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The Underpainter Hardcover – 1997


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Product Details

  • Hardcover
  • Publisher: New York, NY, U.S.A.: Viking Penguin, 1997; First Edition edition (1997)
  • Language: English
  • ISBN-10: 0670877263
  • ISBN-13: 978-0670877263
  • Product Dimensions: 21.6 x 14.7 x 3 cm
  • Shipping Weight: 476 g
  • Average Customer Review: 3.2 out of 5 stars  See all reviews (10 customer reviews)
  • Amazon Bestsellers Rank: #2,111,346 in Books (See Top 100 in Books)

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Customer Reviews

3.2 out of 5 stars

Most helpful customer reviews

6 of 6 people found the following review helpful By EJW on April 5 2002
Format: Paperback
One way I measure a book is by how much it makes me think - and for how long after I've finished it. I first read this book two years ago, and still it haunts me. The characters are not especially sympathetic - least of all the artist - but what is disturbing is how well they are drawn from real life. The author has as remarkable an eye for character and human nature as a fine painter for his or her subject. I've recommended this book to many, but only to those who can appreciate a story of quiet depth. It's also a story that demands rereading.
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4 of 4 people found the following review helpful By "zeke8" on Feb. 26 2001
Format: Paperback
I found Jane Urquhart's novel to be quite compelling and well-written. Being an artist myself, I was eager to read a novel whose main character was an artist. The author captured the way in which art (any art) training is abjectly consuming at the expense of individual development. Artists and musicians tend toward the egocentric . . . partly because of the intensity of their training. Austin certainly fell into that category.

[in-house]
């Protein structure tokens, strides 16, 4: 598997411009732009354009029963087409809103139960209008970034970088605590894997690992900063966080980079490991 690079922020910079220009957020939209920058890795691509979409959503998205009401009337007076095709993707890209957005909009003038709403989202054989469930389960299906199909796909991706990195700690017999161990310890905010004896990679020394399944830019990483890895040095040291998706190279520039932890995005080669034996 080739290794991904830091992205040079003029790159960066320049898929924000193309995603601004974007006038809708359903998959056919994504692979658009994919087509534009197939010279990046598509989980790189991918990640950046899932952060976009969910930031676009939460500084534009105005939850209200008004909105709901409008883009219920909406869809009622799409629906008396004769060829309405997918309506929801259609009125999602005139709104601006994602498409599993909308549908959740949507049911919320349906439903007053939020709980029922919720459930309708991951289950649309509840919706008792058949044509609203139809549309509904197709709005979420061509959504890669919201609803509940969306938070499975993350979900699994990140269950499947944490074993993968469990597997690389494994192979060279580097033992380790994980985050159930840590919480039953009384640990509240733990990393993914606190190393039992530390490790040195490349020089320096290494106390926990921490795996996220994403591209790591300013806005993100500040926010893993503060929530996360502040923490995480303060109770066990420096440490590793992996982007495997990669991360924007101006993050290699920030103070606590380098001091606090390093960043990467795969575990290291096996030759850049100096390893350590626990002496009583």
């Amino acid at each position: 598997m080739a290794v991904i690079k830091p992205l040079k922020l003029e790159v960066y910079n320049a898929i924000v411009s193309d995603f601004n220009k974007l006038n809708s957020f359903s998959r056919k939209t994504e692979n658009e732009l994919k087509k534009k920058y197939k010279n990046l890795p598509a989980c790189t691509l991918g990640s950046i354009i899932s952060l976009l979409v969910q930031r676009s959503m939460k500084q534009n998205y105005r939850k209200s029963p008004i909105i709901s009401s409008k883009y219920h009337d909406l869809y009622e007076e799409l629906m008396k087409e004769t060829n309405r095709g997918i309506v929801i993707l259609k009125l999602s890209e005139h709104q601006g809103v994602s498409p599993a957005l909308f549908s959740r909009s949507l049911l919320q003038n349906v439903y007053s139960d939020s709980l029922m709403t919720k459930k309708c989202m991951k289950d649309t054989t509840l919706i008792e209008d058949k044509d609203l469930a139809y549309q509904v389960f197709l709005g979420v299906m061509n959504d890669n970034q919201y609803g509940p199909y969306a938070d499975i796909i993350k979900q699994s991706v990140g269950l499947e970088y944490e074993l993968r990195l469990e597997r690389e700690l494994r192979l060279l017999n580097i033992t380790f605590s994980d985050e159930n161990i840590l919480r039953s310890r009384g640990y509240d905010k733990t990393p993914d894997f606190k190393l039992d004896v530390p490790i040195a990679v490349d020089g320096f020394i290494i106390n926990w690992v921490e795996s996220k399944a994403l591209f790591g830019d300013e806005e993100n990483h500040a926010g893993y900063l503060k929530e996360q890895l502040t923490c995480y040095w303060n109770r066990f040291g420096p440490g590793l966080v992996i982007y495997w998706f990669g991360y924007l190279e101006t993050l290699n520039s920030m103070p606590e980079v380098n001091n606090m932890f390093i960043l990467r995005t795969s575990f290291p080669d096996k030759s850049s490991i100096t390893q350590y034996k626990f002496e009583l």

I was also pleased that Ms. Urquhart was able to depict with sensitivity the effects of trauma on the human psyche. She was not only sensitive but very graphic if one was able to travel with her during the story's telling. It is rare to find such idiosycratic topics dealt with in the context of a novel much less to find them dealt with really well.
The most compelling thing about the novel, however, is the warmth and compassion that she develops and portrays in her characters. In spite of their very human frailties, they are lovable if not always likeable.
I look forward to reading other Jane Urquhart works!
An artist/musician/reader
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By A Customer on Sept. 19 1999
Format: Paperback